The player or players who discard cards with the required Relics to accumulate the most Festival Points (FP) will be the ones to organize the Festival. There are certain actions that immediately reward you with Prestige Points (PP), which will move your Prestige marker on the Score Track.

Keep in mind that most of your PP will be scored during the Grand Final Scoring.

Extra Actions for a Boost

Guess what? You get a special bonus in the game: 3 Extra Action tokens! These tokens are like little power-ups that I can use to give myself an advantage. Normally, I only have 6 Action Points (AP) on my turn, but if I want to, I can use one of my tokens to have 7 AP instead. It’s like having an extra burst of energy!

Now, here’s the catch – once I use a token, it’s gone for good. So, I need to think carefully about when to use it. I can only use one token per turn, so I need to choose wisely. Do I want to use it right away and go all out, or should I save it for a crucial moment later in the game? The choice is mine!

Having these Extra Action tokens is a real game-changer. They give me more options and let me do even more cool things on my turn. It’s like having a secret weapon up my sleeve. So, I’ll be sure to use them wisely and make the most of this awesome advantage!

    Alright, let’s get started by placing a Terrain on the board. You’ll need 1 AP.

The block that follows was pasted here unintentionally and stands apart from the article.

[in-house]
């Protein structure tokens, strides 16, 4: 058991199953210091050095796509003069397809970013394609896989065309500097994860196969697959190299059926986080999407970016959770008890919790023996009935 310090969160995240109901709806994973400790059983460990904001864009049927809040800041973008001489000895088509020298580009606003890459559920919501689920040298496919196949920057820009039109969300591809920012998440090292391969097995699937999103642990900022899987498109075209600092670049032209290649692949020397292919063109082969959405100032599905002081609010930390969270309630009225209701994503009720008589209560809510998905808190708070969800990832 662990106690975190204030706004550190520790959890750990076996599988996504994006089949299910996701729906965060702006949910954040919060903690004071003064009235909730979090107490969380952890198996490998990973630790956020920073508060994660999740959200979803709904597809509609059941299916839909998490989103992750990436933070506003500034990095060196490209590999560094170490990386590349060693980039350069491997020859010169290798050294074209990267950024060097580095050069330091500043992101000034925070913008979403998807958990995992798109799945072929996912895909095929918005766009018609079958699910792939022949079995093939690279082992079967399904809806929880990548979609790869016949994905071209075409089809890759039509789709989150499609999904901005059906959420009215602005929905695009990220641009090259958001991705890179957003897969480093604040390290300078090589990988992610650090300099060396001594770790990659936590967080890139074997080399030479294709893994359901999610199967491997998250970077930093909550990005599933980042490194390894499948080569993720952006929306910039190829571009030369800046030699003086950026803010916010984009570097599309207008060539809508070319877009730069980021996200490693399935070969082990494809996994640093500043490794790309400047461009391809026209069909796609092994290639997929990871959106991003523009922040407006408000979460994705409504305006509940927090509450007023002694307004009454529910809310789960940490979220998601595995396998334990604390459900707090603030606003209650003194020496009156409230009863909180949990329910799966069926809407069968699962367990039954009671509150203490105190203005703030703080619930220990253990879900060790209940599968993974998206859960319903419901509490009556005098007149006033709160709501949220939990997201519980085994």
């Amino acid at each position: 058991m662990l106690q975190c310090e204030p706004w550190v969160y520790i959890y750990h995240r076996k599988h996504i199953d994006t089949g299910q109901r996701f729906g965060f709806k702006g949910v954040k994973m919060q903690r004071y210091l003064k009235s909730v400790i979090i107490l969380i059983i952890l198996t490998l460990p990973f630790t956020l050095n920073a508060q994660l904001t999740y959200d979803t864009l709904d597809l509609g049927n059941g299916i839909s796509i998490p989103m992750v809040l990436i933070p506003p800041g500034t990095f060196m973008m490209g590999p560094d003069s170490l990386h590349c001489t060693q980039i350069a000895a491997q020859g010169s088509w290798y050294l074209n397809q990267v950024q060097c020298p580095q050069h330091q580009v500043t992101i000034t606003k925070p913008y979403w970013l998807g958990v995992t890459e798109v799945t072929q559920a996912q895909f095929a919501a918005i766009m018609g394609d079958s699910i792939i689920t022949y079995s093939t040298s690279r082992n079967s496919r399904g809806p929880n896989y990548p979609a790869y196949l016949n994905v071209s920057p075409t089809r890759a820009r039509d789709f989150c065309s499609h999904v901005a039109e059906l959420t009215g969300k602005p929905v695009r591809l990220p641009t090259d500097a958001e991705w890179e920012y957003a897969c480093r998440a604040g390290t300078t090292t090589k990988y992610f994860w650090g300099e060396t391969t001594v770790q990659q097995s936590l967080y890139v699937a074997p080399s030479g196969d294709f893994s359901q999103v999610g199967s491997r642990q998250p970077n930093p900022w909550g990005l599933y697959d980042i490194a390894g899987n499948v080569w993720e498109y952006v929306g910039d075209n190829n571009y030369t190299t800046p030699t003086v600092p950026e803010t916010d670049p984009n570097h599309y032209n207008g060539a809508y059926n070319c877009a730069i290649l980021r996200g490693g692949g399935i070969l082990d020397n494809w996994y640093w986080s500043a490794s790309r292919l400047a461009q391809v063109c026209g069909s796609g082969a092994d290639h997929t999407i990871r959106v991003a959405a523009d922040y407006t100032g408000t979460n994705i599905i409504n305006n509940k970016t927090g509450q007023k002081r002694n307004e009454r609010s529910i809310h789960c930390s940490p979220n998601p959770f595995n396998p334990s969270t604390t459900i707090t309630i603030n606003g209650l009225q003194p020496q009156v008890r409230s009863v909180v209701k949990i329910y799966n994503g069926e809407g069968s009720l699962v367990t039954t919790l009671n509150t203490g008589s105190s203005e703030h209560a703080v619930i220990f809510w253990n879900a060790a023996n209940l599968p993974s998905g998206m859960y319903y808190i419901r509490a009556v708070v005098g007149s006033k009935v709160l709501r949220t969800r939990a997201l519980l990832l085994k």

Imagine this: every time your turn begins, no matter what, you must place a Terrain. It can be single, double, or triple, but it must be done. I know, it doesn’t seem like a big deal, but trust me, it’s crucial. Now, here’s an interesting twist – you can bring one of those Inca folks into the Cuzco site by passing through the forest. Or, if you prefer, you can take one out through the same route. But remember, you’ve gotta spend 1 AP to make it happen.

When it comes to Inca movements, there’s an important rule you need to remember. An Inca can only enter or exit the gameboard through a Terrain tile, specifically one that is placed along the forest edge of the site. You can choose either a Crop tile or a Village/City tile as the entry or exit point. However, it’s not allowed to enter or exit through an empty hex on the gameboard. This means that you cannot use a hex without any specific tile on it.

To bring an Inca into the Cuzco site or take one out, you must use the mountains as your pathway. This action will cost you 2 Action Points. So, keep in mind that the mountains are the only way to carry out this movement.